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Safety and Antibody Response After 1 and 2 Doses of BNT162b2 mRNA Vaccine in Recipients of Allogeneic Hematopoietic Stem Cell Transplant

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To identify the key insights or developments described in this article
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COVID-19, which is due to infection with SARS-CoV-2, results in poor outcomes in patients with hematologic cancers (approximately 40% mortality rate).1,2 The efficacy of anti-SARS-CoV-2 mRNA vaccines has been successfully demonstrated in healthy populations3 and also has been reported in immunocompromised patients. Recently, we showed that a first injection of the BNT162b2 (Pfizer-BioNTech) vaccine induced an antibody response in 55% of 112 allogeneic hematopoietic stem cell transplant (HSCT) recipients.4 Here, we document the antibody response to a second dose of BNT162b2 vaccine in an extended cohort of 117 patients.

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Article Information

Accepted for Publication: July 19, 2021.

Published: September 14, 2021. doi:10.1001/jamanetworkopen.2021.26344

Open Access: This is an open access article distributed under the terms of the CC-BY License. © 2021 Le Bourgeois A et al. JAMA Network Open.

Corresponding Author: Patrice Chevallier, MD, PhD, Hematology Department, Nantes University Hospital, Centre Hospitalo-Universitaire Hotel-Dieu, Place A Ricordeau, 44093 Nantes Cedex, France (patrice.chevallier@chu-nantes.fr).

Author Contributions: Drs Le Bourgeois and Chevallier had full access to all of the data in the study and take responsibility for the integrity of the data and the accuracy of the data analysis.

Concept and design: Le Bourgeois, Guillaume, Chevallier.

Acquisition, analysis, or interpretation of data: All authors.

Drafting of the manuscript: Guillaume, Chevallier.

Critical revision of the manuscript for important intellectual content: All authors.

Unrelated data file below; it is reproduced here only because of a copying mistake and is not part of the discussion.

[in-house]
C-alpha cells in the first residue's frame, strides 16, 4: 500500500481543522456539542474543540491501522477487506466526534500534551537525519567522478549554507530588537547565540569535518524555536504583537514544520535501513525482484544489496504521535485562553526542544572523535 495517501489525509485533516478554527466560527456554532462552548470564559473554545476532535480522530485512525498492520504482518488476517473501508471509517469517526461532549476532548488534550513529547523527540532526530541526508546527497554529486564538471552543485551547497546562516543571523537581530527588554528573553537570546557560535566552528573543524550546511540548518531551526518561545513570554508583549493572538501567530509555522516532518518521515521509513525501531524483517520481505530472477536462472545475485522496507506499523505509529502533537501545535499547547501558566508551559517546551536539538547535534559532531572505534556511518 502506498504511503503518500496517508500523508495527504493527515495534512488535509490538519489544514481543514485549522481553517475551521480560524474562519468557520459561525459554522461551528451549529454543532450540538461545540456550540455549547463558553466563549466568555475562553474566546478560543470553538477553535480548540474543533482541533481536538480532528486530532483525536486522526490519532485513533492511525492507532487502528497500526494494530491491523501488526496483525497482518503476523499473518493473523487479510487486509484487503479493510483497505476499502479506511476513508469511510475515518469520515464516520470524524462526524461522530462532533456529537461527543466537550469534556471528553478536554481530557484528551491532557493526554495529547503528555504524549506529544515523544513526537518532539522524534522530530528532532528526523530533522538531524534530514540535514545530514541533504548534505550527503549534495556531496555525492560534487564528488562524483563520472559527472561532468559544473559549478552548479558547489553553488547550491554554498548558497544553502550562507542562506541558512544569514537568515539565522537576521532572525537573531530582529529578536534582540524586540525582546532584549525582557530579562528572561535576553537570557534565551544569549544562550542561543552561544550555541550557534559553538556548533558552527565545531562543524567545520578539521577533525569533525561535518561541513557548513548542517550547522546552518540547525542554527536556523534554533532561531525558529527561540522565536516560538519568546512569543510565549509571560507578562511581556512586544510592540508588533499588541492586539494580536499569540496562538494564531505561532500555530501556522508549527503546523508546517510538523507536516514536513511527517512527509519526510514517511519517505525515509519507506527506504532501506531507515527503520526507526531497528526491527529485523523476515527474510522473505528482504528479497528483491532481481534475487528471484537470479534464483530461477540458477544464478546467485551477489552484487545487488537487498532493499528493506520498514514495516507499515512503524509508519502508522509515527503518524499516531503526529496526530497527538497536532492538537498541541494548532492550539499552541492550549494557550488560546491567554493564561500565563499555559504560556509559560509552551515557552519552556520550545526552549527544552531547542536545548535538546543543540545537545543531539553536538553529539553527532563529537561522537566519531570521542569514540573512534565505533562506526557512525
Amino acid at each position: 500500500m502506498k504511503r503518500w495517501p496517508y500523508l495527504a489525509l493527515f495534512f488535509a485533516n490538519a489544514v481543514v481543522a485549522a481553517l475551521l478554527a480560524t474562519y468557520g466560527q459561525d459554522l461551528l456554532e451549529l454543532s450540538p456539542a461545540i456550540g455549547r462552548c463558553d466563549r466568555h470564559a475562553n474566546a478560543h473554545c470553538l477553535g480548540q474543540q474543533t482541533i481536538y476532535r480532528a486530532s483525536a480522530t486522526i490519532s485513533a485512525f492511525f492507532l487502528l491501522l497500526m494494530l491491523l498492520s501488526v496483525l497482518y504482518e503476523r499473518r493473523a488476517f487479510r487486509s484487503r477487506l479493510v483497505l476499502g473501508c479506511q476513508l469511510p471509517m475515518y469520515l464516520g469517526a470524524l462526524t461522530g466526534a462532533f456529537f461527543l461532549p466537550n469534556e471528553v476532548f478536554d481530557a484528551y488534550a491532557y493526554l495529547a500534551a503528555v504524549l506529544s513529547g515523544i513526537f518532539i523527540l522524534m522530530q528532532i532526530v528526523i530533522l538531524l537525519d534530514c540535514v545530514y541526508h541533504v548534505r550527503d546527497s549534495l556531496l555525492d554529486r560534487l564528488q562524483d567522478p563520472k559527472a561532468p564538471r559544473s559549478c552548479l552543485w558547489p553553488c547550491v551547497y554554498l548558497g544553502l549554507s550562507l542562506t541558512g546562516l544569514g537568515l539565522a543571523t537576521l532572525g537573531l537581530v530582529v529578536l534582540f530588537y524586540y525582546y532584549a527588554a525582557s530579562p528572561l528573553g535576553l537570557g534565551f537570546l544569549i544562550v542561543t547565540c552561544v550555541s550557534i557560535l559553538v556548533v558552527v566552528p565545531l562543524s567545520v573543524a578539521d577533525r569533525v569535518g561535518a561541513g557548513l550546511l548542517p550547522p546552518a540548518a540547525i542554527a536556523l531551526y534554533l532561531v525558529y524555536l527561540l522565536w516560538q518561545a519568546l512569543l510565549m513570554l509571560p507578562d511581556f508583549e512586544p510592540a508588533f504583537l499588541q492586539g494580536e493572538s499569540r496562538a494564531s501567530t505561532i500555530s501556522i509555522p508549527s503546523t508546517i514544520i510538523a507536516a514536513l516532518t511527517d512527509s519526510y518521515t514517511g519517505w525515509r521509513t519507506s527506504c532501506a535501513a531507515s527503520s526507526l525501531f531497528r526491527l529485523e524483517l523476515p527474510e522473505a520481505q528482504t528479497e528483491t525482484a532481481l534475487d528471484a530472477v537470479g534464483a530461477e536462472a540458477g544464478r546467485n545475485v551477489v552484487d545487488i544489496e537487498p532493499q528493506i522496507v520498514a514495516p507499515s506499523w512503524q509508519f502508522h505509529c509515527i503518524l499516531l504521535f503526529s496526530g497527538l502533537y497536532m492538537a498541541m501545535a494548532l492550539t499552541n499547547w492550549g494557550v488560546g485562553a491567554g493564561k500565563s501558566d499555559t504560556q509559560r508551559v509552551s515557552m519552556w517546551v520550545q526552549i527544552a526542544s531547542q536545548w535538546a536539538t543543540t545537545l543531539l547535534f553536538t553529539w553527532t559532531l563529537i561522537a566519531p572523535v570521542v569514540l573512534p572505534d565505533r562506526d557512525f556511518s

Statistical analysis: Béné, Chevallier.

Administrative, technical, or material support: Coste-Burel, Guillaume, Garnier, Chevallier.

Supervision: Le Bourgeois, Béné.

Conflict of Interest Disclosures: Dr Chevallier reported receiving honoraria from Pfizer outside the submitted work. No other disclosures were reported.

Additional Contributions: We thank the paramedical staff of the Hematology Department and of the Virology Department, Nantes University Hospital, for their assistance. Berthe-Marie Imbert, PharmD, PhD, Thomas Drumel, PharmD, Beatrice Mahé, MD, Viviane Dubruille, MD, Nicolas Blin, MD, Anne Lok, MD, Cyrille Touzeau, MD, PhD, Thomas Gastinne, MD, Maxime Jullien, MD, Sophie Vanthygem, MD, Philippe Moreau, MD, and Steven Le Gouill, MD, PhD (all from Nantes University Hospital), provided data and commented on the manuscript. Patricia Lespart, Nursing Diploma, Ghislaine Francois, Nursing Diploma, and Katia Godart, Nursing Diploma (all from the Hematology Department, Nantes University Hospital) administered vaccines and helped collect samples and questionnaires. None of these individuals was compensated beyond their normal salaries.

References
1.
García-Suárez  J , de la Cruz  J , Cedillo  Á ,  et al; Asociación Madrileña de Hematología y Hemoterapia (AMHH).  Impact of hematologic malignancy and type of cancer therapy on COVID-19 severity and mortality: lessons from a large population-based registry study.   J Hematol Oncol. 2020;13(1):133. doi:10.1186/s13045-020-00970-7PubMedGoogle ScholarCrossref
2.
Xhaard  A , Xhaard  C , D’Aveni  M ,  et al.  Risk factors for a severe form of COVID-19 after allogeneic haematopoietic stem cell transplantation: a Société Francophone de Greffe de Moelle et de Thérapie cellulaire (SFGM-TC) multicentre cohort study.   Br J Haematol. 2021;192(5):e121-e124. doi:10.1111/bjh.17260PubMedGoogle ScholarCrossref
3.
Walsh  EE , Frenck  RW  Jr , Falsey  AR ,  et al.  Safety and immunogenicity of two RNA-based Covid-19 vaccine candidates.   N Engl J Med. 2020;383(25):2439-2450. doi:10.1056/NEJMoa2027906PubMedGoogle ScholarCrossref
4.
Chevallier  P , Coste-Burel  M , Le Bourgeois  A ,  et al  Safety and immunogenicity of a first dose of SARS-CoV-2 mRNA vaccine in allogeneic hematopoietic stem-cells recipients.   EJHaem. Published online June 1, 2021. doi:10.1002/jha2.242PubMedGoogle Scholar
5.
Boyarsky  BJ , Werbel  WA , Avery  RK ,  et al.  Antibody response to 2-dose SARS-CoV-2 mRNA vaccine series in solid organ transplant recipients.   JAMA. 2021;325(21):2204-2206. doi:10.1001/jama.2021.7489PubMedGoogle ScholarCrossref
6.
Barrière  J , Chamorey  E , Adjtoutah  Z ,  et al.  Impaired immunogenicity of BNT162b2 anti-SARS-CoV-2 vaccine in patients treated for solid tumors.   Ann Oncol. 2021;32(8):1053-1055. doi:10.1016/j.annonc.2021.04.019PubMedGoogle ScholarCrossref
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